A Facebook Page for Kemetic Blog was long overdue. Here it is, finally!
Believe it or not, I don’t find it particularly easy to toot my own horn. As a blogger, you’re already putting yourself out there and only doing yourself a disservice if you have no social media presence. I was on Twitter for a while, but I’m not updating that account at the moment. I’m most comfortable on Facebook, so I’ve created a Facebook Page.
On my Facebook page, you’ll find extra snippets of info and stories behind the posts, like the time I accidentally locked myself out of the blog. I don’t always have time to launch into a full post about everything interesting that happens around here, I wish I could. There’s always stuff happening. (If I ever won the lottery — hint, hint Isis — I would blog, write and produce content full time).
While Kemetic Blog is ranking well in the search engines, I’d like to stimulate more readership and reader engagement in the upcoming mainstream New Year. Your feedback is incredibly important to me, whether it’s positive, negative or neutral. I want to know what you think about the blog, about the lived experiences shared here and any suggestions or requests you might have. You may have noticed when I receive requests to write about certain topics, it might take me a month or so, but I eventually get to it! I can’t always guarantee a post or answer to every request received but all requests will be taken into consideration.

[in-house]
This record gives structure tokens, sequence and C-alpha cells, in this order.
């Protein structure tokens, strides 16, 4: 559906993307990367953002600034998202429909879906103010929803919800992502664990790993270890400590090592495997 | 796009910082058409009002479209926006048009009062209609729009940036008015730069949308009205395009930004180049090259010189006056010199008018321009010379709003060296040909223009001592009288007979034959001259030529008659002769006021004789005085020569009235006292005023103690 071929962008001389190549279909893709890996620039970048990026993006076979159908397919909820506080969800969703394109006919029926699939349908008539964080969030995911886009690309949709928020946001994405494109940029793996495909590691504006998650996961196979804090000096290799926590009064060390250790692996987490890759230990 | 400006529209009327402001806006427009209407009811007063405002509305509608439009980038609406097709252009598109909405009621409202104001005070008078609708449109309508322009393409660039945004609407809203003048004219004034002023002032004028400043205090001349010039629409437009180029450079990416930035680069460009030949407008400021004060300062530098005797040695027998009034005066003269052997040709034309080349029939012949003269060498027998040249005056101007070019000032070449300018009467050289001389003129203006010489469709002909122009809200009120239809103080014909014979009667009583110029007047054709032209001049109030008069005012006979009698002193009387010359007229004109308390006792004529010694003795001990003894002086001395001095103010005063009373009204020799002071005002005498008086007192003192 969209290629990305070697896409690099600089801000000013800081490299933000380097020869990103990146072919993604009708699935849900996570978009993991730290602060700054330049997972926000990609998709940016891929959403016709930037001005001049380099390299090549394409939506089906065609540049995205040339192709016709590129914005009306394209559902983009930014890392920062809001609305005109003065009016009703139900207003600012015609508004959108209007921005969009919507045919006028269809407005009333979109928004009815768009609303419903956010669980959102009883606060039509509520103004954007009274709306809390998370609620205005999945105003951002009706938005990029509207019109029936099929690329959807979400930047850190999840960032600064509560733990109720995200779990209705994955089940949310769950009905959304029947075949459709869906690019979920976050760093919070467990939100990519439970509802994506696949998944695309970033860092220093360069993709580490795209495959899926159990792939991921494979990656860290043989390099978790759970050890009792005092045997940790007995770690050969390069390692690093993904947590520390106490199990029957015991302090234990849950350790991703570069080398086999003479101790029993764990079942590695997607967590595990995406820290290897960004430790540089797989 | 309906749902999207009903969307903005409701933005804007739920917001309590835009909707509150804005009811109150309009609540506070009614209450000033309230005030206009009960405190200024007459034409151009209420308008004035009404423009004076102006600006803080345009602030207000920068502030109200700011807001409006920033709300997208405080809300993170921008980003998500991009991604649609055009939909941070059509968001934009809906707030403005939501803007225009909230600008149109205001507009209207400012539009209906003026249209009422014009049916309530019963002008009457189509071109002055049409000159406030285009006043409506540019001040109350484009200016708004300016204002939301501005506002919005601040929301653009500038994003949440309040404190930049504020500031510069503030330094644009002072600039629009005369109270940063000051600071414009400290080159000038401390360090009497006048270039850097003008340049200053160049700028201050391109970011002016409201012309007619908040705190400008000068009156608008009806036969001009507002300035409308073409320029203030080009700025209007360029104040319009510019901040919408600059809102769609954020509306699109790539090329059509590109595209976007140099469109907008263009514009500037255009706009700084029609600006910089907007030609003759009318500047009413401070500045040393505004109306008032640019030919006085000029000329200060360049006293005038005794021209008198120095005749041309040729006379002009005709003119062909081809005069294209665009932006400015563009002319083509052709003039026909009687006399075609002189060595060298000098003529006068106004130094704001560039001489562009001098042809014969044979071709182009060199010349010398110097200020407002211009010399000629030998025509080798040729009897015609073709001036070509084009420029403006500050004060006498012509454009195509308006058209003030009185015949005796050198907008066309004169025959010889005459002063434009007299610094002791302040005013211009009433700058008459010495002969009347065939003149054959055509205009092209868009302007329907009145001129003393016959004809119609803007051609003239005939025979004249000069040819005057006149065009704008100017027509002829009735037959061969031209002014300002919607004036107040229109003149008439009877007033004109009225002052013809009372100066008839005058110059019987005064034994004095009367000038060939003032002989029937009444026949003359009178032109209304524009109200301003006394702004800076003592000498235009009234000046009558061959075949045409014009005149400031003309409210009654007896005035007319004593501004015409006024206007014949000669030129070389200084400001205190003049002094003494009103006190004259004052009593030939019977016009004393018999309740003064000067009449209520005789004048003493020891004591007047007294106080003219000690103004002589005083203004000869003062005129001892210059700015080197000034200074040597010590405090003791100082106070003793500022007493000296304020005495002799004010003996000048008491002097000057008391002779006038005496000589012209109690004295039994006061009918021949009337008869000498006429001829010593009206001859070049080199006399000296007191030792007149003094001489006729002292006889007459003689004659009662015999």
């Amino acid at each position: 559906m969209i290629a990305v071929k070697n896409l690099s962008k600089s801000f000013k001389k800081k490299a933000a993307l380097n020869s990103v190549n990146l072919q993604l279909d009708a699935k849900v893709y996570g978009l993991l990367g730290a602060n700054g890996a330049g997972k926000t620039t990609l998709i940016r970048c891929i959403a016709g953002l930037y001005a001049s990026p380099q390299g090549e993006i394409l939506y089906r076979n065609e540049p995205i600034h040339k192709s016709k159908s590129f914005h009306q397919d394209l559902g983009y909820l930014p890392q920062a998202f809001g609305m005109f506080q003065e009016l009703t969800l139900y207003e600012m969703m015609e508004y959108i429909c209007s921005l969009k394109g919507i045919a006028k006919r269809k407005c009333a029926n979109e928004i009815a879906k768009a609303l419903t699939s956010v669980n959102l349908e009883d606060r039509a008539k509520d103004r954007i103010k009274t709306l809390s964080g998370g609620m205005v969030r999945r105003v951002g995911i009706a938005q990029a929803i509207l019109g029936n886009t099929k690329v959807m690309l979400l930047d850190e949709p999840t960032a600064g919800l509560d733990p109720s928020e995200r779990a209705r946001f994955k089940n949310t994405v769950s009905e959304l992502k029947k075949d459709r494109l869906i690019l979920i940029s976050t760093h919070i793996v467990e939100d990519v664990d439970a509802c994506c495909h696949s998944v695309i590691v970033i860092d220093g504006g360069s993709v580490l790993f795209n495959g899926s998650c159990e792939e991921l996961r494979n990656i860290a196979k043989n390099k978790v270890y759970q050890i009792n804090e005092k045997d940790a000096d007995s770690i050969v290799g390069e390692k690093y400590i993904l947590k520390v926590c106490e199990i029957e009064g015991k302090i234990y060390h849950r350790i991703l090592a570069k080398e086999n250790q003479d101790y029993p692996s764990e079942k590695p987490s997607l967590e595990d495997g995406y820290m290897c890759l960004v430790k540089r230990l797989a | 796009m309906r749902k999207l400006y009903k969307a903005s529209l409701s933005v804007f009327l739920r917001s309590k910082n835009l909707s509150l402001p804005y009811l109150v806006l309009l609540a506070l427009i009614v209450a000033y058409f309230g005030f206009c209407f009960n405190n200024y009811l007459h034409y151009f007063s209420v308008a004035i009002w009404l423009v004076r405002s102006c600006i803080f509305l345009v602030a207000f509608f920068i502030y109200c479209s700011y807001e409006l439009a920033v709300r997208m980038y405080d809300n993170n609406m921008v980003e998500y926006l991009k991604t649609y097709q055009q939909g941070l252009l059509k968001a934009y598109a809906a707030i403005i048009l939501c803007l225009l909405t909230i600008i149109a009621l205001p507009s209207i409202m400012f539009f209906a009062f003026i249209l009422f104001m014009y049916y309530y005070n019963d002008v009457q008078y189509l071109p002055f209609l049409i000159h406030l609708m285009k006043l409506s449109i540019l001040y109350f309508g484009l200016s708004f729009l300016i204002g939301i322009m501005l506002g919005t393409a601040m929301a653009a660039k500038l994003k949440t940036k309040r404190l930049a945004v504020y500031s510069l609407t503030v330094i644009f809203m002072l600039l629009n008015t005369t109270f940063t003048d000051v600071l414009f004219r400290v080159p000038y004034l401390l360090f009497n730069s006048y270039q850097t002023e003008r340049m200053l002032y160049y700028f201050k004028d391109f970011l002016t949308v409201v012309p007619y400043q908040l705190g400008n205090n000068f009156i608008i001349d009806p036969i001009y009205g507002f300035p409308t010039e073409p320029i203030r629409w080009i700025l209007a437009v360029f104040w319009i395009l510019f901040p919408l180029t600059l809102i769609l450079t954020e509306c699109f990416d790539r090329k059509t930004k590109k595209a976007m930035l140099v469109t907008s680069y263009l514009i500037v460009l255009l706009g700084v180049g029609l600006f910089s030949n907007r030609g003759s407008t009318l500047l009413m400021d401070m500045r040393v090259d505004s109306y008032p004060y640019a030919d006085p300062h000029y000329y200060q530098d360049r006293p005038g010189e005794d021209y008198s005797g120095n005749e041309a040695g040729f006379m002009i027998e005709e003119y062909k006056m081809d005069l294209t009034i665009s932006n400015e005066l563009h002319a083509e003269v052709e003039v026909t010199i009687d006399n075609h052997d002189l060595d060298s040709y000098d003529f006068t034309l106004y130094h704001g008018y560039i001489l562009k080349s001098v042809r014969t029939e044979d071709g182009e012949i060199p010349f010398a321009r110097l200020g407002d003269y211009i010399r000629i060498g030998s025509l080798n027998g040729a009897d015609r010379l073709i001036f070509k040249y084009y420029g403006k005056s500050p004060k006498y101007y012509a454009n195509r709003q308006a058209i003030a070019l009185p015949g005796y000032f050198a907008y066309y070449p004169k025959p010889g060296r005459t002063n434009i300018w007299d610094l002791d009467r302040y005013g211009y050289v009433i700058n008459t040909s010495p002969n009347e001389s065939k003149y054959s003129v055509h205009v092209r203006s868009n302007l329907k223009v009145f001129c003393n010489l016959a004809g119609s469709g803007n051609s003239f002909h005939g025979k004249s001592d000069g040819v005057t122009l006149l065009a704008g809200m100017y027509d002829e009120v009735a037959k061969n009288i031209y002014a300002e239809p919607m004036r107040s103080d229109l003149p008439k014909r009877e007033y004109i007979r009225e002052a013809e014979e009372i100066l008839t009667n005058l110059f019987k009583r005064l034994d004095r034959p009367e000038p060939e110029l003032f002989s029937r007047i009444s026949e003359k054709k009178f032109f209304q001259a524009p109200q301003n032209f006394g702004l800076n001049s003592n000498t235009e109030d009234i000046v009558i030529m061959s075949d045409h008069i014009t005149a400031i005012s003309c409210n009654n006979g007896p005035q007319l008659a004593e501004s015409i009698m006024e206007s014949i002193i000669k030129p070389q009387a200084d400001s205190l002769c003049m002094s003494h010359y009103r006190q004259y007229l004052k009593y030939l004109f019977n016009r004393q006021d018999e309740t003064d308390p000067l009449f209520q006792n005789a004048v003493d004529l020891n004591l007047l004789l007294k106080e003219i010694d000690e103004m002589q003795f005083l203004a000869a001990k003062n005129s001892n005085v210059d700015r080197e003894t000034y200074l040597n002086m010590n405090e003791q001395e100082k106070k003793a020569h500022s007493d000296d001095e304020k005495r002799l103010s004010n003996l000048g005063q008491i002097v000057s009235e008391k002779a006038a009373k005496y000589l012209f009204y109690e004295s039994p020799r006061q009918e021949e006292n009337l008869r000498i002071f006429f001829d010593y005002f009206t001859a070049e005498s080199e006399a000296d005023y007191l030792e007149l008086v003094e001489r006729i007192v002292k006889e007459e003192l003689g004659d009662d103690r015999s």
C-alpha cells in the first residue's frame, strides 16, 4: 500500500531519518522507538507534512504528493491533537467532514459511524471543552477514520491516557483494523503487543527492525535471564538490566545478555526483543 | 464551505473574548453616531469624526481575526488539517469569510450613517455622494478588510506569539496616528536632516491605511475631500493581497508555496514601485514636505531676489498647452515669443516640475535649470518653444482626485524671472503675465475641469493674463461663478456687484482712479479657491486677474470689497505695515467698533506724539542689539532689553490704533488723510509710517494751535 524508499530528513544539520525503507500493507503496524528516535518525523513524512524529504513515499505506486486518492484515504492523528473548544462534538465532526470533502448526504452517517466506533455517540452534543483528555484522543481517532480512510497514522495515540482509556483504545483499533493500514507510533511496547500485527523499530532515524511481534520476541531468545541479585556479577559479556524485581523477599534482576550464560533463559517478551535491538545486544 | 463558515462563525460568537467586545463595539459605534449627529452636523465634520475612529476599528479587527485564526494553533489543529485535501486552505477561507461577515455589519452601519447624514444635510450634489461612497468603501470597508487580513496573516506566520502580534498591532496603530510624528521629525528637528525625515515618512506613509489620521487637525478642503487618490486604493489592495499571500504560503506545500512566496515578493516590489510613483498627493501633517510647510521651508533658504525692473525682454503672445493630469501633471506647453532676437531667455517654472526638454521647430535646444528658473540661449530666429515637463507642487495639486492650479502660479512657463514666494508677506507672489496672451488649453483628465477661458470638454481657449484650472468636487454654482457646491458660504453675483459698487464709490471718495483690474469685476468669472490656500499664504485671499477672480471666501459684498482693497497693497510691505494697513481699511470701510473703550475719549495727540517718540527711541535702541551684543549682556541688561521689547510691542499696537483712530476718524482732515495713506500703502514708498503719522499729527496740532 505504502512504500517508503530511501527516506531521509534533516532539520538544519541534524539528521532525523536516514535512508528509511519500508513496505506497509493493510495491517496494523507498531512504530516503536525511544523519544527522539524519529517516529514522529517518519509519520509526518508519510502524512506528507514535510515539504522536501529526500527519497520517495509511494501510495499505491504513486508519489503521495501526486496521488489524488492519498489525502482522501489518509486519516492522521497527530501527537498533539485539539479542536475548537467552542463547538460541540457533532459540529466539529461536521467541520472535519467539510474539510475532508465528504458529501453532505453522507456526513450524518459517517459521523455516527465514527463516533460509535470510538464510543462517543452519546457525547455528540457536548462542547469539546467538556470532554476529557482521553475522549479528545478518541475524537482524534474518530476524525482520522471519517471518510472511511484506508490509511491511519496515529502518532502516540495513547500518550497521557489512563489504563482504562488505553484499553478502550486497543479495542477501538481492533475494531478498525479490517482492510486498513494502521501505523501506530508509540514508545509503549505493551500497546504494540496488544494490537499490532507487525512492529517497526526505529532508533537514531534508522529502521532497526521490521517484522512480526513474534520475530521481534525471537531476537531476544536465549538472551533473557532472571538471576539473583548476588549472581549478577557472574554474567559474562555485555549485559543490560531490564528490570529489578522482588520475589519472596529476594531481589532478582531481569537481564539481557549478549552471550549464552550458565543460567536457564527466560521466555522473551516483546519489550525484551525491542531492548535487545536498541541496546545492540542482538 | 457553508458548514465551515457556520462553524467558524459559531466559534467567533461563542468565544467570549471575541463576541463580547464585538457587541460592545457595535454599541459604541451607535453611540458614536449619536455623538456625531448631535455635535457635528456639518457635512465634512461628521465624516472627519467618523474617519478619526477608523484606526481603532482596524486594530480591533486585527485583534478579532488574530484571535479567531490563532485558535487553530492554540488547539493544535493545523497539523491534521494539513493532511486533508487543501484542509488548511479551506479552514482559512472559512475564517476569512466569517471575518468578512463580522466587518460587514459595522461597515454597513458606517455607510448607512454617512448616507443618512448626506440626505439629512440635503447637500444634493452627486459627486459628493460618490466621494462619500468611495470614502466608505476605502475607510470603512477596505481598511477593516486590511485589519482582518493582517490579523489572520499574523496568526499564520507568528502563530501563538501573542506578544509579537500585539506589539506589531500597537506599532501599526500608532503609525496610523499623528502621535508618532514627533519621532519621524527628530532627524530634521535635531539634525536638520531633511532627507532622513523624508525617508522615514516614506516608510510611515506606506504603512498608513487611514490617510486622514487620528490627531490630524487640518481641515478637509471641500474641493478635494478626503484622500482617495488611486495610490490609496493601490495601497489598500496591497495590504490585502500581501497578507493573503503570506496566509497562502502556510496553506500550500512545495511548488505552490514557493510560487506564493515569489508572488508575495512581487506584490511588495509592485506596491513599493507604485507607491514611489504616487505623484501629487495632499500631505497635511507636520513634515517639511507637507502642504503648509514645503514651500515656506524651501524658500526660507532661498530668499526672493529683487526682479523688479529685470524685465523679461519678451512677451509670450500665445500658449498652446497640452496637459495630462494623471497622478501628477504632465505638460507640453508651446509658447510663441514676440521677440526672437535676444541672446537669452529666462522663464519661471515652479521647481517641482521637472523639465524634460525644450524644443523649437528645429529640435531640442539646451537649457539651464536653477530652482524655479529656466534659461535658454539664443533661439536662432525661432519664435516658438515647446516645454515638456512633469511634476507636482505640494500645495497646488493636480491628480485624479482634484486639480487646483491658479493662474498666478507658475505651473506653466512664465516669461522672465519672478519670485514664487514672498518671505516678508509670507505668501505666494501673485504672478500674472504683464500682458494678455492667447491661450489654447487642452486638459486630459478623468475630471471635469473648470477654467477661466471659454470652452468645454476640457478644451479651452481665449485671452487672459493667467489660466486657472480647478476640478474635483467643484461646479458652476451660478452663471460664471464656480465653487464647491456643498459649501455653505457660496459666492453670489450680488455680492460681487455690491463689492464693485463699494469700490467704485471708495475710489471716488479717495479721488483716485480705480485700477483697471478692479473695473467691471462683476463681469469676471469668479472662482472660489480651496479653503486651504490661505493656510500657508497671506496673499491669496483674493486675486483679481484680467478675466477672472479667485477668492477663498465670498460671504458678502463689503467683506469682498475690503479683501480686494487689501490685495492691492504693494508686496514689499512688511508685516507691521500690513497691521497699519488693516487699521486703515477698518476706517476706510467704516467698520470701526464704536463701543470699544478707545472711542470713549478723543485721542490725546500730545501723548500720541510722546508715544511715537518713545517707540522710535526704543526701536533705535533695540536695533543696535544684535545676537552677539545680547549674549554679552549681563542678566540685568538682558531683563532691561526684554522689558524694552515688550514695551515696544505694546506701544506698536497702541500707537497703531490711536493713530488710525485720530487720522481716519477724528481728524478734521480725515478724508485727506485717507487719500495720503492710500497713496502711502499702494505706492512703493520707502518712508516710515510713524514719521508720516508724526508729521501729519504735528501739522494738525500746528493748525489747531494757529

A new Facebook Page will make it easier to connect with you and also allow readers a chance to connect with one another. I’m a huge advocate of the Kemetic community, despite a few bumps in the road. I’ll never give up on it. A solitary Kemetic practitioner is always a resourceful and stoic person, and the solitude is often unavoidable. Ultimately though, Kemetics need one another. I’m hoping my Facebook Page will make a contribution to our community.
:: Acknowledgement of African Origin The author of Kemetic Blog acknowledges and respects the African ancestral origins of ancient Egypt, and recognises the practice of Kemetic paganism as a modern reflection of Traditional African Religion. ::
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